David Worrall is an experimental composer and research scientist, currently Professor and Chair of the Audio Arts and Acoustics Department at Columbia College Chicago. Before moving to Chicago, he conducted research as a member of the Experimental Audio Research group at the of the International Fraunhofer-Institut für Integrierte Schaltungen in Erlangen, Germany where worked on the sonification of biomedical signals and network data for monitoring purposes. In addition to an ongoing relationship with Fraunhofer IIS, he is also and an Adjunct Senior Research Fellow in the School of Music at The Australian National University (ANU).
David Worrall was born in Australia, studied music, philosophy and mathematics at the Universities of Sydney and Adelaide; composition with Peter Sculthorpe, Ross Edwards, Richard Meale and Tristram Cary. His Phd was on information sonification.
Dr Worrall established and became the Foundation Head of the Australian Centre for the Arts and Technology (ACAT) at the ANU in 1989, a position he held for over a decade. During that time ACAT offered the first Australian postgraduate degrees in Electronic Arts. He has won various awards and held composition and research fellowship positions in Australia, UK, Europe and the USA.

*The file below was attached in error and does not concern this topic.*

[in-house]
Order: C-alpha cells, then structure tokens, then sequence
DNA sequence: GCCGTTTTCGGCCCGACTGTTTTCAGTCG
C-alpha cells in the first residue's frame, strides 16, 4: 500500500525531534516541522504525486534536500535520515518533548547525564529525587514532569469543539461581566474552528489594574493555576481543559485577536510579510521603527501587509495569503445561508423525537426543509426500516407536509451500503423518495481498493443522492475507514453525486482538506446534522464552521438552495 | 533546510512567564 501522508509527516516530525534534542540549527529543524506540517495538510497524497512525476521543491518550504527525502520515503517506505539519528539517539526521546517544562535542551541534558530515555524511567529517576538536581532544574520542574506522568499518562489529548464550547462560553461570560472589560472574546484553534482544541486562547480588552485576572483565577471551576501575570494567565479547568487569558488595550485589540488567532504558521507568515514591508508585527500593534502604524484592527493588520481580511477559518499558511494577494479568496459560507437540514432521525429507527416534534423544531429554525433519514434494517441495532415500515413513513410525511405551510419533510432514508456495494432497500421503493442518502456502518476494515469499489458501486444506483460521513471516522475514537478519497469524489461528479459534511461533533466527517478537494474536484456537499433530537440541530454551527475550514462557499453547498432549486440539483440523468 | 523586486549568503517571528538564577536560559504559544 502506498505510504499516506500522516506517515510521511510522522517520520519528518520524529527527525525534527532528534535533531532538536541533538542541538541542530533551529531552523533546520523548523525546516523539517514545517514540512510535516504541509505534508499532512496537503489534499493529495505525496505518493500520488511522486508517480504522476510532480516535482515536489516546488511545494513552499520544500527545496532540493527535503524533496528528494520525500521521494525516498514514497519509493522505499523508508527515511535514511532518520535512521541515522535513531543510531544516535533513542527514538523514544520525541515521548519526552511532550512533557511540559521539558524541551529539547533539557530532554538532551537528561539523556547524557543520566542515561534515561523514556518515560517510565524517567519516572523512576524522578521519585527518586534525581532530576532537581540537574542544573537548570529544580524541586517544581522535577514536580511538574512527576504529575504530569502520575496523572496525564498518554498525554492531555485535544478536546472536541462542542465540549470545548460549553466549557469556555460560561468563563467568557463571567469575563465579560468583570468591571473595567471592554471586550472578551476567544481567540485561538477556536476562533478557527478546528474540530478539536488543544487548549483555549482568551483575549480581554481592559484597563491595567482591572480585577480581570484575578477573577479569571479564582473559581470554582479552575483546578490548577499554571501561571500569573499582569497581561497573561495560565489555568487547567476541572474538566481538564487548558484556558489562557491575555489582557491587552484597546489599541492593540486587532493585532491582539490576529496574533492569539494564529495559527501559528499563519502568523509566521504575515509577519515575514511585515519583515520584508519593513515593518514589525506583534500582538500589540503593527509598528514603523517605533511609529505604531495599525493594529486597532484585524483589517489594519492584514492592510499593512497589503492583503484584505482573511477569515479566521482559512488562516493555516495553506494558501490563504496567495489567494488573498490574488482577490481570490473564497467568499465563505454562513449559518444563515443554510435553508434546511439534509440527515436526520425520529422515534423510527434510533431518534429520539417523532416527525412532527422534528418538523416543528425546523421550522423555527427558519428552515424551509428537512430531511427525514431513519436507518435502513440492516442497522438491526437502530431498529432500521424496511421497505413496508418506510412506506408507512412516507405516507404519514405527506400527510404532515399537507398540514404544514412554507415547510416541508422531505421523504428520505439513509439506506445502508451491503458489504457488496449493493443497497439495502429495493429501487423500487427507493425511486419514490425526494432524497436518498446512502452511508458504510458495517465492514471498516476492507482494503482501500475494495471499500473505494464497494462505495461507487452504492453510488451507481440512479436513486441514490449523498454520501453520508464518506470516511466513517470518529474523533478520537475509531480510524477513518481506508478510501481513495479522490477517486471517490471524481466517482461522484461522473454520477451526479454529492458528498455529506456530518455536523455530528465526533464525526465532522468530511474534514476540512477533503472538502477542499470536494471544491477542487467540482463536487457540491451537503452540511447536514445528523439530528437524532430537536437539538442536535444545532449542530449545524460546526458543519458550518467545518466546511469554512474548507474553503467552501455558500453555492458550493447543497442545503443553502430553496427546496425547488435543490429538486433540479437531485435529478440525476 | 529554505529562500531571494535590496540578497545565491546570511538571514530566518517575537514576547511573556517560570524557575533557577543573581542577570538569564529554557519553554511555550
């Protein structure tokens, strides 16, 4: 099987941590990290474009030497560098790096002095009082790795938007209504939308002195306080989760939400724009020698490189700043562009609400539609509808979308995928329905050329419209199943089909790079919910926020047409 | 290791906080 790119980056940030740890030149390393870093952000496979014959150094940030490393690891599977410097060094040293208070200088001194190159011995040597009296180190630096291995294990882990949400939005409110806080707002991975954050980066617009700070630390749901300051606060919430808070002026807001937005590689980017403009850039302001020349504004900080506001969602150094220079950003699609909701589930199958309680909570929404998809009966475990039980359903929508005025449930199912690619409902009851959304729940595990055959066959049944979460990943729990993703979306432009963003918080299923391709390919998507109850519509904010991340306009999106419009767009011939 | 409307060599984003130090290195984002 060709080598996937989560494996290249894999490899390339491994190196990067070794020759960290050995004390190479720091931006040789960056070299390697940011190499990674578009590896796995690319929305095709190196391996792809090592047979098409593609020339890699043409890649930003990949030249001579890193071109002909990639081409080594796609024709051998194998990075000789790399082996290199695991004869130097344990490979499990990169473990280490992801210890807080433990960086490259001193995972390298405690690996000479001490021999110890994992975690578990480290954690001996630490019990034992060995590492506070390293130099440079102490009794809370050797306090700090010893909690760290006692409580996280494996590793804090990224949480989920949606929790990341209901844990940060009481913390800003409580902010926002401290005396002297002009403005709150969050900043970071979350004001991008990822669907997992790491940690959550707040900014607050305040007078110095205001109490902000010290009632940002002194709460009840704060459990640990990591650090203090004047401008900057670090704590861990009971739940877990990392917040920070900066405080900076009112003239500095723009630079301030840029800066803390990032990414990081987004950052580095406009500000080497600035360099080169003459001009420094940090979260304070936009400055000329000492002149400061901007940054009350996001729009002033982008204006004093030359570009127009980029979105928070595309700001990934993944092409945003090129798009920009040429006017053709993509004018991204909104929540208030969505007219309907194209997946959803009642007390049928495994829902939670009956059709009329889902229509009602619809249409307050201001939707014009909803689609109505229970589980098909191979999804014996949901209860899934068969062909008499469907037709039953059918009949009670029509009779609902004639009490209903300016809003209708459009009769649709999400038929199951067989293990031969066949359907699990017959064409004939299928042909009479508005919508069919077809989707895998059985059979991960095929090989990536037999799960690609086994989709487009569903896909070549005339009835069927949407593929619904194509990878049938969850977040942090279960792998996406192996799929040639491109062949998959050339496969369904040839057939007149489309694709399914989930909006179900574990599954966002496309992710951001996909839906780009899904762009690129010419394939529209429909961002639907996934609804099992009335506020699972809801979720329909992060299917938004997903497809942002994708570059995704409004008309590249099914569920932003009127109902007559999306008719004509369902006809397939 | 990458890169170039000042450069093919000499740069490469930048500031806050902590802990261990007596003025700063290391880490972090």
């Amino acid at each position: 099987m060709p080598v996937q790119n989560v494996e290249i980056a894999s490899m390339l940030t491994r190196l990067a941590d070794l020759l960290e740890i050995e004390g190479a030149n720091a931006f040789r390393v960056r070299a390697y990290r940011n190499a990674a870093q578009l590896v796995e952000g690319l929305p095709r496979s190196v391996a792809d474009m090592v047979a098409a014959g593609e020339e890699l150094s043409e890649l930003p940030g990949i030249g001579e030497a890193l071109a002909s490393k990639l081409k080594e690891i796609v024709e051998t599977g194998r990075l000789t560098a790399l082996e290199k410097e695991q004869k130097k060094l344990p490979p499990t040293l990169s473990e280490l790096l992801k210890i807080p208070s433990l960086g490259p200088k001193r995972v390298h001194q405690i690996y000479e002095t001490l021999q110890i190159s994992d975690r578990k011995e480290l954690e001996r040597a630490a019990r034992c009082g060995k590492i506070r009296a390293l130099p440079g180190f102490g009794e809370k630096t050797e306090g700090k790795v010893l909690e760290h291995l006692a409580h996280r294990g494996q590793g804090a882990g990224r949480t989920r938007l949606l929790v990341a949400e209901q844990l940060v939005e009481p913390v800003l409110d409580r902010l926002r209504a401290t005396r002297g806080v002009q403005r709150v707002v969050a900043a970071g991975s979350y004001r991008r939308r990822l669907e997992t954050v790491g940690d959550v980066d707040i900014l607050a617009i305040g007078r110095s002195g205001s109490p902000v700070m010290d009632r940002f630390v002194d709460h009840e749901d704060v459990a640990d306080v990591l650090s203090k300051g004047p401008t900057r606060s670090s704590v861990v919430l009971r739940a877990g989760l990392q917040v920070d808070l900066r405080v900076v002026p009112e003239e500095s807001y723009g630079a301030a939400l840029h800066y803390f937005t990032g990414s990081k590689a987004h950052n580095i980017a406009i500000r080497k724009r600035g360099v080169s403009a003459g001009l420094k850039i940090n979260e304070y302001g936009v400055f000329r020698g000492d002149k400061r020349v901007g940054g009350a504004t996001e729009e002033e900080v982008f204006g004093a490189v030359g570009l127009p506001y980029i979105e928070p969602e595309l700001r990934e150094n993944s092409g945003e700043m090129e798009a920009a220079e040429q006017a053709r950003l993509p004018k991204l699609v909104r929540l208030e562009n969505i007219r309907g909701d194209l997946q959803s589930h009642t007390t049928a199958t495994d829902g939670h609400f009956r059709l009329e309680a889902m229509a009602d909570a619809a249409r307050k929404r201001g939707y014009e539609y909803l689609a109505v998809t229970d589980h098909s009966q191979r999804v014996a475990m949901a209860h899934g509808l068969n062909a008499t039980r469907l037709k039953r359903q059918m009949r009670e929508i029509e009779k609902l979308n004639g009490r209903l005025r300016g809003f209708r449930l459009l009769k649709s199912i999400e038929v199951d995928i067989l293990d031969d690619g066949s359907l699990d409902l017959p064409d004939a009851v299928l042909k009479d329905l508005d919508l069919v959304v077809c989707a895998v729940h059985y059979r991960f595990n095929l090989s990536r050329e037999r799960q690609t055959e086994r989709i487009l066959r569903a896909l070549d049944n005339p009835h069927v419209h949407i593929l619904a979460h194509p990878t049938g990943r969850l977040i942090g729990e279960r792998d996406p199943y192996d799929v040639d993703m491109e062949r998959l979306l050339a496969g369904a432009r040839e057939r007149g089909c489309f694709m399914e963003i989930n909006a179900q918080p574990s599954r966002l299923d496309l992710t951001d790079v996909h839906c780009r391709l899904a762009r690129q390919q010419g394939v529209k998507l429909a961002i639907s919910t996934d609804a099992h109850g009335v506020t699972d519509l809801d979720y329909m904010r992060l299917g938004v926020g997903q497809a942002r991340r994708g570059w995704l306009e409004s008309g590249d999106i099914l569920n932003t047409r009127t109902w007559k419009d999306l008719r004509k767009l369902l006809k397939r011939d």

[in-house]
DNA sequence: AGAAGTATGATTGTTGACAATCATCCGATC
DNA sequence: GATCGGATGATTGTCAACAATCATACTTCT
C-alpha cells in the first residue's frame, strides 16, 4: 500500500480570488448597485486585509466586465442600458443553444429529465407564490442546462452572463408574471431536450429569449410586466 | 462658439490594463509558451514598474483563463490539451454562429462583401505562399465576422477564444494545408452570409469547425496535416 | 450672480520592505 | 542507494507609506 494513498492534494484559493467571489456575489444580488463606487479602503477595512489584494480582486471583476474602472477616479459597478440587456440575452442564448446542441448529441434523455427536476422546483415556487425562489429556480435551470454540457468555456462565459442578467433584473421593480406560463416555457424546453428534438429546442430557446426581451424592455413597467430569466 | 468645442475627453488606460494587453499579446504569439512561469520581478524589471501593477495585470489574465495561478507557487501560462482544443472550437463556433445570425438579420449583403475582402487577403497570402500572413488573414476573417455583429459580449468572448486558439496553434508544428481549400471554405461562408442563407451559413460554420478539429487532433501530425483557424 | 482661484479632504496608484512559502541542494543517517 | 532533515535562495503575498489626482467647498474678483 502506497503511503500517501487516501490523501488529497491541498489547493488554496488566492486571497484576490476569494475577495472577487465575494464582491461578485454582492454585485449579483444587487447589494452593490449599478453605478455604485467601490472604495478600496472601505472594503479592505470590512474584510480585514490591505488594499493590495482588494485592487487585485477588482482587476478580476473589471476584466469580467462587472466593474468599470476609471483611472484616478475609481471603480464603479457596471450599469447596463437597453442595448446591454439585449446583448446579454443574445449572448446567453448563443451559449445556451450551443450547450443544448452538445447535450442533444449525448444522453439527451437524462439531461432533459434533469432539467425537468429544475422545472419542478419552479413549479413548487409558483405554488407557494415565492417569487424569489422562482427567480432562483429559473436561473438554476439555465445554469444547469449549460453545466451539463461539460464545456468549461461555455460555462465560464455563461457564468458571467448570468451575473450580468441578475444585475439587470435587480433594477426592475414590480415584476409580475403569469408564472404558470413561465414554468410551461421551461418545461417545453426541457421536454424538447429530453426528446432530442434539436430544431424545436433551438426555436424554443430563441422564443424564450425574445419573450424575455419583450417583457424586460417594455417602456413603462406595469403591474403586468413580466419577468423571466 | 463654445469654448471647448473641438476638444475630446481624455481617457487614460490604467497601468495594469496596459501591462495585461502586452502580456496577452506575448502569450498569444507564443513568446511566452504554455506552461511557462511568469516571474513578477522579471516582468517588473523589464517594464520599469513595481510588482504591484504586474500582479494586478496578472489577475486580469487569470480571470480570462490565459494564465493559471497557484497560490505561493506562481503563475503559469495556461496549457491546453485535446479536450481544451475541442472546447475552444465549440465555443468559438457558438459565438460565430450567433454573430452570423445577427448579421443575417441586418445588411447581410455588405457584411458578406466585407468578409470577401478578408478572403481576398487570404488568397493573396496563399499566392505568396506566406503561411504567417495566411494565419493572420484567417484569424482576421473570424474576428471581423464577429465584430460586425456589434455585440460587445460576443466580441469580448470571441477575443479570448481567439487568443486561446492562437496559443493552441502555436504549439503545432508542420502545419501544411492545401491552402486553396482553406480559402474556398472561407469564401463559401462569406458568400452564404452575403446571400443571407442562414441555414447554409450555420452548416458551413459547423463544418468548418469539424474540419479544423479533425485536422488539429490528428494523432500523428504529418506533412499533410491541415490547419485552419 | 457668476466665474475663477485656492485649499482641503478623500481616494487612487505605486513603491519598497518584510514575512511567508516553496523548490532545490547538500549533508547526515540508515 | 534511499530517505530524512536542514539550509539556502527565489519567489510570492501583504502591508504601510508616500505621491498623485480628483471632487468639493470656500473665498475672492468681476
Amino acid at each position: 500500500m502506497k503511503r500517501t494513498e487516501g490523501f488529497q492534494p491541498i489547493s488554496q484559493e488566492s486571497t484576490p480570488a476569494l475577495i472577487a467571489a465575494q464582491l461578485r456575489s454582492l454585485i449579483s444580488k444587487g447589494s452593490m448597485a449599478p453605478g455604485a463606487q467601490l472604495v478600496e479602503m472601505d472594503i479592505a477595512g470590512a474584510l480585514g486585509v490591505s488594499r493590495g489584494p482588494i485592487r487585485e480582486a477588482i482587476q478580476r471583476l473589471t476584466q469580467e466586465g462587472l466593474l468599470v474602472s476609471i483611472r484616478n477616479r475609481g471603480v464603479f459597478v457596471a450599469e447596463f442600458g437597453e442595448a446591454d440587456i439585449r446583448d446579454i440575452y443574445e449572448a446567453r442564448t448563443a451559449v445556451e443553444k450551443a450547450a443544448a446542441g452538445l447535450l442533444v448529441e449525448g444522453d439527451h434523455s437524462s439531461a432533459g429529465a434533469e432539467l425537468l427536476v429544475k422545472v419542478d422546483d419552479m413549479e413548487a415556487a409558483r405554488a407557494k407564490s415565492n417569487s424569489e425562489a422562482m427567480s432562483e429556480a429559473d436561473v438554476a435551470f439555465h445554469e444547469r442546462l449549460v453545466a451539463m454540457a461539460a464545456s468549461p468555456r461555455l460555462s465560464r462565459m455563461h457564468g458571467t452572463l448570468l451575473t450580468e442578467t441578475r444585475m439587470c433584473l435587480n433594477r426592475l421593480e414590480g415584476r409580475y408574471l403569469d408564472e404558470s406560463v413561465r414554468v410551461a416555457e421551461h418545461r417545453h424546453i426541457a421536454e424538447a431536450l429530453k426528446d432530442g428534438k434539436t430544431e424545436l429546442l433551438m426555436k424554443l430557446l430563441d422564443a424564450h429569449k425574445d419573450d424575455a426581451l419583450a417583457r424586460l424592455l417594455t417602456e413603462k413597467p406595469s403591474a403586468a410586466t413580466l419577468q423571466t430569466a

He has been actively involved in the establishment and governance of a number of organizations, including the Electronic Music Foundation (USA), the Music Council of Australia (which made him an Honorary Life Member) the Australasian Computer Music Association and the International Community for Auditory Display (ICAD) of which he is currently its elected President. He is a Regional Editor for the journal Organised Sound (Cambridge University Press) for which recently co-edited an issue on Sonification.
His creative practice encompasses instrumental and electroacoustic composition, sound poetry, sound and multimedia/polymedia installations including the design and construction of portable event theatres, the development of software frameworks for music composition, text transformation and the sonification of information in large or high-frequency multivariate datasets.